Health authorities in Granada today launched a culicidal offensive against mosquitoes following three confirmed cases of dengue hemorrhagic fever on Calle Palenque, four blocks west of the Central Park.
As neighbors gathered in the street, clutching a squirmy collection of cats, dogs and wing-flapping parrots, health authorities blasted each home with thermal foggers, covering the entire city block in an unhealthy-looking bluish and white cloud of insecticides mixed with diesel (if the dengue doesn’t get you, the emphysema probably will).
“You can go back in your house in 10 minutes,” one health official explained, as he emerged from the thick cloud of a fog-bombed house, wearing no mask or protective gear and inspiring little confidence in his precautionary advice.
Thermal fogging is loud and intrusive, but it’s still the best way to kill adult mosquitoes when the right kinds and combinations of insecticides are used, health officials say. Fogging is also good for killing just about everything else that crawls or flies around the house, as a post fog-bomb survey of the battlefield reveals.
The fogging does not, however, kill mosquito larvae, which need to be treated with special larvicide chemicals, usually in granular form. A separate health official came by Calle Palenque two hours after the fog had settled—waiting notably longer than the 10 minutes advised by her colleagues—to treat homes for larvae, giving resident mosquitoes and their wiggly offspring the one-two punch.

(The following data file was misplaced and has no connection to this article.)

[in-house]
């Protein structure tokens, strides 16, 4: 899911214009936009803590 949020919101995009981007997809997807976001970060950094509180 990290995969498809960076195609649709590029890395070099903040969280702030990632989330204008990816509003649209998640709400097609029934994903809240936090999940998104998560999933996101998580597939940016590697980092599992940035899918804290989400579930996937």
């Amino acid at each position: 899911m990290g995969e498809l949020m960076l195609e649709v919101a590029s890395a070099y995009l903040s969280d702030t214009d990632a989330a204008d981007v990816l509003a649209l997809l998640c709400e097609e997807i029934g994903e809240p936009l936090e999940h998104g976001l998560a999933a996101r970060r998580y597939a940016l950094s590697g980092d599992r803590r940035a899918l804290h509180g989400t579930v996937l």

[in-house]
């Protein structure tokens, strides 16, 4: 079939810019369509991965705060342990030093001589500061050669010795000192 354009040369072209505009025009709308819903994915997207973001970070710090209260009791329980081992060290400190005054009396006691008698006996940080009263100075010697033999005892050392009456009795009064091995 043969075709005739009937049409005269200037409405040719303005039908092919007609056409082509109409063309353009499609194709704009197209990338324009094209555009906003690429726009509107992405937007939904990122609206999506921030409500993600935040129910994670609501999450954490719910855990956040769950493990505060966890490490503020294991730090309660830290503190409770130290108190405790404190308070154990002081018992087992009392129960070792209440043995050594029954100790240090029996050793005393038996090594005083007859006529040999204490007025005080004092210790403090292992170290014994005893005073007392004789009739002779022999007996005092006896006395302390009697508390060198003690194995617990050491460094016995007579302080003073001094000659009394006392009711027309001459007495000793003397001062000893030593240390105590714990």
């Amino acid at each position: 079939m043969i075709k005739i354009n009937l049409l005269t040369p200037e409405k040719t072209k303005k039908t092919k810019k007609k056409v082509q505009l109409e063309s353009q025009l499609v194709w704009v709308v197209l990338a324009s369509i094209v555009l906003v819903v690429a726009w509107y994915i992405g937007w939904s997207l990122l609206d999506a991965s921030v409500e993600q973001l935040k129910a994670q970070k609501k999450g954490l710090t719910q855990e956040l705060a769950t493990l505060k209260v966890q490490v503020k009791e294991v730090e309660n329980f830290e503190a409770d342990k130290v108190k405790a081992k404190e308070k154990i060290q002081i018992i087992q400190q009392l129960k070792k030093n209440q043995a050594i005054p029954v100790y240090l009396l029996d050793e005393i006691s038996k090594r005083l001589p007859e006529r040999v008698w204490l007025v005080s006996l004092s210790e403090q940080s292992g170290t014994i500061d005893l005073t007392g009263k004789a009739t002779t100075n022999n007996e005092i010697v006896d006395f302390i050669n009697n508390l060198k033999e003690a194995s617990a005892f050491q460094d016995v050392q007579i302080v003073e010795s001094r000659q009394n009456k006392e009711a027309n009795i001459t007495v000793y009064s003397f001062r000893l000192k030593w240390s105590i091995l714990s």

Dengue, also known as “bone-break fever,” is an infectious disease transmitted by certain types of mosquitoes. Symptoms include a spiking fever, headache, muscle and joint pains, and a skin rash. Severe cases can lead to hallucinations or life-threatening hemorrhagic fever, resulting in bleeding from the nose, mouth and eyes.
There are four types of dengue, and no vaccine.
Health officials in Managua tell The Nicaragua Dispatch that there have been 2,113 possible cases of dengue nationwide, of which 241 cases have been confirmed. First Lady Rosario Murillo announced last week that the government officials have visited more than 100,000 homes as part of its dengue-prevention campaign.